In Paintball Country Ohio is a Battleground State

paintball-niedermanPaintball has invaded America and Ohio’s Paintball Country is a major battleground.

Paintball started innocently enough. Foresters used them to mark trees and farmers used them to mark cattle. Then, one day, two foresters turned the guns on each other in a friendly fight. Over the past 20 years, it has feverishly grown into one of the top extreme sports in the world and has many variations. These include ultimate air, woods, speedball, x ball, hyper ball and special scenario war games.

Ohio’s Paintball Country offers all of this and even has lit fields. Using more than 40 acres of the repurposed 210-acre Niederman Family Farm between Cincinnati and Dayton, it has become a major attraction. It spans fields, woods, a creek and more featuring scenarios from the Civil War to Star Wars. The vast offerings there attract seasoned veterans from around the country for major scenario war games to first time, individual, speedball players looking to try something new. Just show up and the folks there will provide all the equipment for you.

Sometimes popping a cap in someone’s …gluteus maximus… can be very therapeutic. So too can the fresh air, running around and camaraderie. Participants include church groups, business groups, family reunions and walk-ins. Paintball has rapidly become one of the world’s most popular outdoor participation sports. Players include anyone from housewives to Navy Seals.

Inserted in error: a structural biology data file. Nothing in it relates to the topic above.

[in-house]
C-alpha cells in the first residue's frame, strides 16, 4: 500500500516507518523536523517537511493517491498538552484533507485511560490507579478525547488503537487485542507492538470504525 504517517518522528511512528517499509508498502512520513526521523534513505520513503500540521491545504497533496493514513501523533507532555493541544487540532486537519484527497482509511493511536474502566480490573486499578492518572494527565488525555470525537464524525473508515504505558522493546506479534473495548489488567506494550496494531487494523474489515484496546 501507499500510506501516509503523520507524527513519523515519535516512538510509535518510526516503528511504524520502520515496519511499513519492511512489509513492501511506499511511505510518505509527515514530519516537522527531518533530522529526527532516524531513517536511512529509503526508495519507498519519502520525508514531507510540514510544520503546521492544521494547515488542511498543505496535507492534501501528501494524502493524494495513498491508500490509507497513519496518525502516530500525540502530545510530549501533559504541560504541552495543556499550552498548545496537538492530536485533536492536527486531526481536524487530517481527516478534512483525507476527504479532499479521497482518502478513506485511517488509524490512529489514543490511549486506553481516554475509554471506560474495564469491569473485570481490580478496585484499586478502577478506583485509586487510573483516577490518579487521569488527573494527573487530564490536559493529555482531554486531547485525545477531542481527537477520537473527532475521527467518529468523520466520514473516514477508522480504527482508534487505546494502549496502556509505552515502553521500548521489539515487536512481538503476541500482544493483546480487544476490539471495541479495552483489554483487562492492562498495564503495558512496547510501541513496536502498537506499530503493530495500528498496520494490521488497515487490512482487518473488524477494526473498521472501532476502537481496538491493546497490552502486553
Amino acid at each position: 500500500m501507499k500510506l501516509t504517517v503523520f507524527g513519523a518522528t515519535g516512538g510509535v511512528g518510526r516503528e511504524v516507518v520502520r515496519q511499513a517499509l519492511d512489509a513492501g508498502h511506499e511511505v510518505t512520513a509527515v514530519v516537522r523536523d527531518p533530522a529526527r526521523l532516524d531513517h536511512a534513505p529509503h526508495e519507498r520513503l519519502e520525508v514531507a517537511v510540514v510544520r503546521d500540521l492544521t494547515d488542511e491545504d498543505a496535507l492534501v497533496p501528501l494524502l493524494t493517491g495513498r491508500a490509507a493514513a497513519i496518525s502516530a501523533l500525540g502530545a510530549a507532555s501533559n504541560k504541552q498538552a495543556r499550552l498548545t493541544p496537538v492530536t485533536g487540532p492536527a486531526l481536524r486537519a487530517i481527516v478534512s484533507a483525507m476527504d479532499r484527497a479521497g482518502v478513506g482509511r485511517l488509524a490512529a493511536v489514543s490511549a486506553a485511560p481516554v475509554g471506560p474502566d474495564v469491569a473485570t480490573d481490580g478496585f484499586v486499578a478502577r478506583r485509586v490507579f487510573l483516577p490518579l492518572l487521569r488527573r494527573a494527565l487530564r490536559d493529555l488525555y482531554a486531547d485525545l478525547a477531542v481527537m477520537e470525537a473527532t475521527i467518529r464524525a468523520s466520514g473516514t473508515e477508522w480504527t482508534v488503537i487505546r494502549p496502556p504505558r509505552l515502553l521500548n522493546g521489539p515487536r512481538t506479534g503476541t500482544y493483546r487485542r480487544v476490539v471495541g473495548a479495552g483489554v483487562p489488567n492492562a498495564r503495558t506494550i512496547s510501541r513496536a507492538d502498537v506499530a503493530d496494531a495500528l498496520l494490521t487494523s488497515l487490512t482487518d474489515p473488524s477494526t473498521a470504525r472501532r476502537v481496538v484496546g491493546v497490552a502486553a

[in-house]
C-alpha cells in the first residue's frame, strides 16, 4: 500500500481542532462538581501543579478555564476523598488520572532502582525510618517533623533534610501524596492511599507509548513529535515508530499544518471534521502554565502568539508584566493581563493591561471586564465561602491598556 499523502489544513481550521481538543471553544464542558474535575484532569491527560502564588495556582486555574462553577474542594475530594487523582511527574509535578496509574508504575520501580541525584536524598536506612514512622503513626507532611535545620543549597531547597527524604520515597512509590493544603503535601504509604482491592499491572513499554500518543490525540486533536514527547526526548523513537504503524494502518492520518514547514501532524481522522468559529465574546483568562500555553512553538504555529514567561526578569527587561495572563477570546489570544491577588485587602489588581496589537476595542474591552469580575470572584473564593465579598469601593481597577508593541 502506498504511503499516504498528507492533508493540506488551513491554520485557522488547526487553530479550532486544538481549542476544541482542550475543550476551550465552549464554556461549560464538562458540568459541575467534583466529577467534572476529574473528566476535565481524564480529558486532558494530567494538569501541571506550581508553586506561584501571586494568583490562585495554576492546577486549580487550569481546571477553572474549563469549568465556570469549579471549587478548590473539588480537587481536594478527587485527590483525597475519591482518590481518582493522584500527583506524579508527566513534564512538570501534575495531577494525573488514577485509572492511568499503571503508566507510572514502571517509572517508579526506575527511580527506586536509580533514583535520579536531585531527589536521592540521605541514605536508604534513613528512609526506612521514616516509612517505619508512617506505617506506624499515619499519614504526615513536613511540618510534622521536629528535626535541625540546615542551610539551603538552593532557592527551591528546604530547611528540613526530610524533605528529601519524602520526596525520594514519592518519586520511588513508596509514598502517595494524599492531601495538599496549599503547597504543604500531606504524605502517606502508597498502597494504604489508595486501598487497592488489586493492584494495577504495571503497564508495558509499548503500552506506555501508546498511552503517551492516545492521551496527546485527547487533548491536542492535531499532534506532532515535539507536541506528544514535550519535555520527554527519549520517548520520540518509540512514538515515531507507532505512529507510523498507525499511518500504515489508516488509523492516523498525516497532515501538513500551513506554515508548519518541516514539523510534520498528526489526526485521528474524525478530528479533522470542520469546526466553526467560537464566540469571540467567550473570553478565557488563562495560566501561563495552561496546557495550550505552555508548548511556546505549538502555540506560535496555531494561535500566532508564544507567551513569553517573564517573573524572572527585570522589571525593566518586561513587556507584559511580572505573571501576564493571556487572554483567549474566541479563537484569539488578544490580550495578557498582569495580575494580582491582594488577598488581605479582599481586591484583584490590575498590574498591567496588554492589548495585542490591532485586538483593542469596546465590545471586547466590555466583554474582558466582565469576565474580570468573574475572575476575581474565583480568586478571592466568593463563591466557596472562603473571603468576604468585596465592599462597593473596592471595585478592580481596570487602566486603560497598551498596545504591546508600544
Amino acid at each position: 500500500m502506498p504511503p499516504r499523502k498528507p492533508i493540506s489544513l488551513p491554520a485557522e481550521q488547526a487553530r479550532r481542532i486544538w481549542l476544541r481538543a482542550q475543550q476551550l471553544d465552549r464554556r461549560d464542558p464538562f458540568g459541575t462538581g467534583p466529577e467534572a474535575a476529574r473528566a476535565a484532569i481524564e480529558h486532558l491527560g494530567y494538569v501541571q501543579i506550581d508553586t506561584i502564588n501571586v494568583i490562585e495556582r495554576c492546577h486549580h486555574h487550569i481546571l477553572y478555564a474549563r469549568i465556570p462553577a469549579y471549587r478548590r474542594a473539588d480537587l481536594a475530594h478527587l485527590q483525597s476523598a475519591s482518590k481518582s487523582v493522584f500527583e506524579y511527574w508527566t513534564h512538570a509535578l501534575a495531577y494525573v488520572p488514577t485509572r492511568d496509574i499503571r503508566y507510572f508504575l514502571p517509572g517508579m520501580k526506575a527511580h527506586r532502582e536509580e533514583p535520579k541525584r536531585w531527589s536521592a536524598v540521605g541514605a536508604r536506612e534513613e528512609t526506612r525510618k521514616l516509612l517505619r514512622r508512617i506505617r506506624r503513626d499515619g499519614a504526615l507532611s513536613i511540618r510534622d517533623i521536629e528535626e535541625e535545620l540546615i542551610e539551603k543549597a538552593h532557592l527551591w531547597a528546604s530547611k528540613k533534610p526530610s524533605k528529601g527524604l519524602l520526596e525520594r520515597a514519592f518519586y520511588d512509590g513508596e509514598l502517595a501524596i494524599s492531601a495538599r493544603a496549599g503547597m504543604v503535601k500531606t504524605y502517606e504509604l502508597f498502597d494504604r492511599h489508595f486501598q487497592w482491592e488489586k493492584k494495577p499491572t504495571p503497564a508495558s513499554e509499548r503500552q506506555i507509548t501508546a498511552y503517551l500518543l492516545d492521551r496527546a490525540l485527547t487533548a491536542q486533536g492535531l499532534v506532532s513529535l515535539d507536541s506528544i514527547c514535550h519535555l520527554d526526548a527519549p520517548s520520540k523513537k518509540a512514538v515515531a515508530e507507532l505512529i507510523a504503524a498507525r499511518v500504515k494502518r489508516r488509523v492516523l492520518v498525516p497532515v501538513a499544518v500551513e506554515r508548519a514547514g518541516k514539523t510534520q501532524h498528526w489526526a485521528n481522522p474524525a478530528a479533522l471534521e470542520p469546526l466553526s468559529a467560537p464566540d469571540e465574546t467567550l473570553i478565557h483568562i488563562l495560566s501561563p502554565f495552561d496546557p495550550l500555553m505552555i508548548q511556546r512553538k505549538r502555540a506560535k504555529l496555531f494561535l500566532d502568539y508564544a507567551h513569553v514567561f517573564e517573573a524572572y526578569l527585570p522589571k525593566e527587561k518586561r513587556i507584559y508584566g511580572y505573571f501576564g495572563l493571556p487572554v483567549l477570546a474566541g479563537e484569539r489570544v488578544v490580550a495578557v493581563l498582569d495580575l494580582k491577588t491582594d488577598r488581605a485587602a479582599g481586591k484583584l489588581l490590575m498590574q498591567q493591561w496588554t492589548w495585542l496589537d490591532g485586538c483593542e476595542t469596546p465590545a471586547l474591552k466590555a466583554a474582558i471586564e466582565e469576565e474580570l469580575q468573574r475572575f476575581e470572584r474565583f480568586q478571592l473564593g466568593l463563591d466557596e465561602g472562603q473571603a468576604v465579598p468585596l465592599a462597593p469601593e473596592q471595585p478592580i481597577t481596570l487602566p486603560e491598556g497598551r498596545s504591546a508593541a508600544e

Safety rules and regulations make paintball a safe sport for anyone from 10-years-old to senior citizens. Referees on the field enforce safety with strict game rules. Each player is required to wear safety goggles at all times. The rifle is an air gun. Players are eliminated when a paintball splats on them. Being hit by a paintball leaves a bright colored paint mark on the clothes and can sometimes sting a little bit.

A paintball has a thin outer skin with colored liquid inside it resembling a gelatin-like capsule. The liquid interior is non-toxic, non-caustic, water-soluble and biodegradable. It rinses out of clothing and off skin with mild soap and water.

What began with a handful of locals asking to play paintball in an old cow pasture on a 210 acre farm has turned into nine sophisticated paintball courses attracting several hundred players for some games.

“One day we’re sitting around the supper table racking our brains for ideas to save the farm and the next we’re knee deep in paintball requests,” said Bethann Niederman.

In order to generate a new form of revenue to preserve life on his family farm, the Niederman family dove into the opportunity to meet the demand of paintball enthusiasts. This working farm is smack in the middle of Cincinnati and Dayton. In its fourth generation, the Niederman’s have diversified parts of their farm in order to survive and preserve their way of life. Paintball is just one of their creative offerings.

Ongoing activities feature bonfire pits, barn rentals, primitive cabins and many seasonal events plus group tours. Group accommodations are routinely made for families, mom clubs, school groups, day care centers and home school groups. The Niederman’s also accommodate large family reunions and corporate events in a restored 1890s barn with modern amenities. In fall, the farm’s corn maze and activities are a major attraction. So is the Christmas Walk.

Paintball Country and Niederman Family Farm are located at 5110 LeSourdsville-West Chester Road in Liberty Township, Ohio between Cincinnati and Dayton. Call 513-779-6184 or visit www.paintballcountryohio.com and www.niedermanfamilyfarm.com.

By Frank R. Satullo, The OhioTraveler